These authors contributed equally to this work.
Soil temperature and intermittent frost modulate the rate of recovery of photosynthesis in Scots pine under simulated spring conditions
Article first published online: 19 DEC 2007
© The Authors (2007).
Volume 177, Issue 2, pages 428–442, January 2008
How to Cite
Ensminger, I., Schmidt, L. and Lloyd, J. (2008), Soil temperature and intermittent frost modulate the rate of recovery of photosynthesis in Scots pine under simulated spring conditions. New Phytologist, 177: 428–442. doi: 10.1111/j.1469-8137.2007.02273.x
- Issue published online: 19 DEC 2007
- Article first published online: 19 DEC 2007
- Received: 26 June 2007; Accepted: 23 August 2007
- climate change;
- cold stress;
- photochemical and nonphotochemical quenching;
- Scots pine (Pinus sylvestris);
- xanthophyll cycle
- • An earlier onset of photosynthesis in spring for boreal forest trees is predicted as the climate warms, yet the importance of soil vs air temperatures for spring recovery remains to be determined. Effects of various soil- and air-temperature conditions on spring recovery of photosynthesis in Scots pine (Pinus sylvestris) seedlings were assessed under controlled environmental conditions.
- • Using winter-acclimated seedlings, photosynthetic responses were followed after transfer to different simulated spring conditions.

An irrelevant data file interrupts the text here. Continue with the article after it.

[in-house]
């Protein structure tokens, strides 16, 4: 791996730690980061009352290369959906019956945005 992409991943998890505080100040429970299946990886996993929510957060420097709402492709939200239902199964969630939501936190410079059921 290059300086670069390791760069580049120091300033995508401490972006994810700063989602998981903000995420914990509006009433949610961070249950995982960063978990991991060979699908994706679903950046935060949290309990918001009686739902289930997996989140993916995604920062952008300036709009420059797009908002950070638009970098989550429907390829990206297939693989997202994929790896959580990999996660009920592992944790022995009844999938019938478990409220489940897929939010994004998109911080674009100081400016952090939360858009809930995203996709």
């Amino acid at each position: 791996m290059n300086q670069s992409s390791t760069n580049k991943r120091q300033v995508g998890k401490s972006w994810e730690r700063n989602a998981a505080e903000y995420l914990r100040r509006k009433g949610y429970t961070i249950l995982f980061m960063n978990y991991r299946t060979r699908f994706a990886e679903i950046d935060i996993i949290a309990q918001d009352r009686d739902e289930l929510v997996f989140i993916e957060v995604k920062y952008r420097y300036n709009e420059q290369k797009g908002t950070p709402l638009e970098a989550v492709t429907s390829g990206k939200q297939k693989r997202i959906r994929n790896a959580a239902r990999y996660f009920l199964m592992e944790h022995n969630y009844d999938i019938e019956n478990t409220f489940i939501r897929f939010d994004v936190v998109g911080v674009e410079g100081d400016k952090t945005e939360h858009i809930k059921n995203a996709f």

- • Recovery rates for photosynthetic electron transport and net CO2 uptake were slower in plants from cold or frozen soil compared with controls. In addition, a greater fraction of light absorbed was not used photochemically, but was dissipated thermally via xanthophyll cycle pigments. Intermittent frost events decreased photosynthetic capacity and increased thermal energy dissipation. Within a few days after frost events, photosynthetic capacity recovered to prefrost levels. After 18 d under spring conditions, no difference in the optimum quantum yield of photosynthesis was observed between seedlings that had been exposed to intermittent frost and control plants.
- • These results show that, if air temperatures remain favourable and spells of subfreezing air temperatures are only of short duration, intermittent frost events delay but do not severely inhibit photosynthetic recovery in evergreen conifers during spring. Cold and/or frozen soils exert much stronger inhibitory effects on the recovery process, but they do not totally inhibit it.